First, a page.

So, You Want to Wax Your Upper Lip at Home — Here's How to Do It, According to a Pro

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So, you want to wax your upper lip. There are a slew of events that could have led to this moment. Maybe you can't make it to your scheduled salon visit or you had enough of tweezing and want a faster solution for the teeny tiny hairs that have sprouted up over the past few weeks. Whatever has led you to this point in your hair removal journey, we're here to help. Some may say that taking matters into your own hands and waxing your upper lip is a right of passage — we all try it at least once in our lives. Whether or not we continue with the beauty service largely depends on how that first time goes.

Before you dive right in and find yourself with hot wax on the sensitive areas of your face, you want to make sure you're prepared, have done the right prep work, and know the best practices. Nad's brand ambassador Natalie Ismiel is sharing her pro tips.

A Step-by-Step on How to Wax Your Lip at Home

Step 1: Ensure the skin is clean, dry, and free of oils and moisturizers.

Step 2: Hair on the upper lip grows in two different directions, so prepare to treat it in two stages, as wax should be applied in the direction of the hair growth.

Step 3: If you are using a wax strip, like the Nad's Facial Wax Strips ($5) or the Flamingo Face Wax Kit ($10), rub the strip between your palms until it feels warm, then separate the strips. This warmth will help you get the best results.

Step 4: Starting with the first side of the upper lip, apply the strip with firm pressure using the palm of your hand or your fingertips, and firmly smooth over three or four times in the direction of the hair growth. Firmly smoothing the wax helps to distribute it evenly on the skin and grip the hair to prevent patchy spots.

Step 5: Holding skin taut with one hand, quickly pull the strip off in the opposite direction of hair growth. It's important to pull close and parallel to the skin rather than upward into the air.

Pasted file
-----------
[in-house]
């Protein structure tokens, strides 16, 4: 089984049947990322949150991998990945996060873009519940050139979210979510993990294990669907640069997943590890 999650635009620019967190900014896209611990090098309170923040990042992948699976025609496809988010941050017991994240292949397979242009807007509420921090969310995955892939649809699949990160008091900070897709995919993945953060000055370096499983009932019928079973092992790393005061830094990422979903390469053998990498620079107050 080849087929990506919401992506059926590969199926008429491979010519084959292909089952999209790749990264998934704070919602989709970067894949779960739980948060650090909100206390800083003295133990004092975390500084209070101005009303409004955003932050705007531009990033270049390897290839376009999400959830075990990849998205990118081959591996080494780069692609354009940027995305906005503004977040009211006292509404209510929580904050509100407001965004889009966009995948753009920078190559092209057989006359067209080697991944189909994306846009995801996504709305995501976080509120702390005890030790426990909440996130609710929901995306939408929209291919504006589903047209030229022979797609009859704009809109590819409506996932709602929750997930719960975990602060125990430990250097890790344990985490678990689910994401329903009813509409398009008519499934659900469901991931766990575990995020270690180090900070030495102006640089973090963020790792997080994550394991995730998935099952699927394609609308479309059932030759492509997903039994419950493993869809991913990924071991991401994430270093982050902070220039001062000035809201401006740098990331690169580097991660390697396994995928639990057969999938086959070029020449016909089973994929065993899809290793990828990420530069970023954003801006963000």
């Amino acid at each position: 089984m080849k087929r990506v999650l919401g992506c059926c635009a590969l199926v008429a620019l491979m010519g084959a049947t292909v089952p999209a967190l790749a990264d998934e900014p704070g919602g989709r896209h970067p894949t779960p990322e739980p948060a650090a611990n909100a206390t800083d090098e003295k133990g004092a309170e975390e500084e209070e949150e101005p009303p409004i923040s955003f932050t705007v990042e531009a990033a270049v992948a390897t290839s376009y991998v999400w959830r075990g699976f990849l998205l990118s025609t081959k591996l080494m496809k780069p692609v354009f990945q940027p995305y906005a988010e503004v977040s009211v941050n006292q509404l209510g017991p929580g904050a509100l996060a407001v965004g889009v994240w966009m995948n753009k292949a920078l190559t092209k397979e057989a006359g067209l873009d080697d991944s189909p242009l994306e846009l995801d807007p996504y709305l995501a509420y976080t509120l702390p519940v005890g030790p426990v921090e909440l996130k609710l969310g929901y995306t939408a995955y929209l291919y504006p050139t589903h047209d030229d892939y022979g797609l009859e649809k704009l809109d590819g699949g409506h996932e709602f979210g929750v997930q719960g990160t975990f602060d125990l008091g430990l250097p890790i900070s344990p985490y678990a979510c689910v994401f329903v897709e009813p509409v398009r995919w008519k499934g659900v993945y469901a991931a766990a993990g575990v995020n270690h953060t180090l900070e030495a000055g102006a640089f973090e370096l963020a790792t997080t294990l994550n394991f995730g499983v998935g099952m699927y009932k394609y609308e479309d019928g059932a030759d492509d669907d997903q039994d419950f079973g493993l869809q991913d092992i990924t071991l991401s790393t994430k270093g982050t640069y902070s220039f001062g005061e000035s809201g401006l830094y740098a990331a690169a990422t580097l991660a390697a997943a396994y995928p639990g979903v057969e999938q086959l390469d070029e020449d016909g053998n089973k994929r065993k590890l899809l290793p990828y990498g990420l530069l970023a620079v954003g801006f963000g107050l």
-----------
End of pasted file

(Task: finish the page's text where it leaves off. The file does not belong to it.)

Step 6: For the perfect finish, remove any residue with an oil wipe or baby oil.

Apply and Remove the Wax Correctly

One of the most common mistakes people make when waxing any area of the body is applying the wax incorrectly; you always want to go in the direction of the hair growth. "Another common mistake is not holding the skin taut with your free hand when removing the wax strip," said Ismiel. "This can result in bruising and make the process ineffective. Be sure to keep the wax strip as close to the skin as possible when removing it — don't pull it in an upward direction, as this will simply pull the skin, not the hair."

Temporarily Stop Using Skin Exfoliators to Allow Your Skin to Heal

Because waxing is a form of exfoliation, you'll want to stop using other exfoliating products on your face to lower your risk of irritation — especially oral and topical retinoids. "Waxing while using retinoids can cause abrasions or irritation to the skin, as both products act as exfoliators on dead skin cells, making your skin more sensitive," said Ismiel. "You should also discontinue skin peel dermabrasion or laser resurfacing treatments."

Leave the Area Alone Postwax

Freshly waxed skin can look and feel a little irritated — this is completely normal and should subside on its own in a short amount of time. However, this is not the time to do your full skincare routine or apply makeup. "Avoid touching the area to ensure any oils or bacteria on your hands don't irritate the skin," said Ismiel. "If you feel discomfort or a burning sensation, you can apply a cold compress to the area."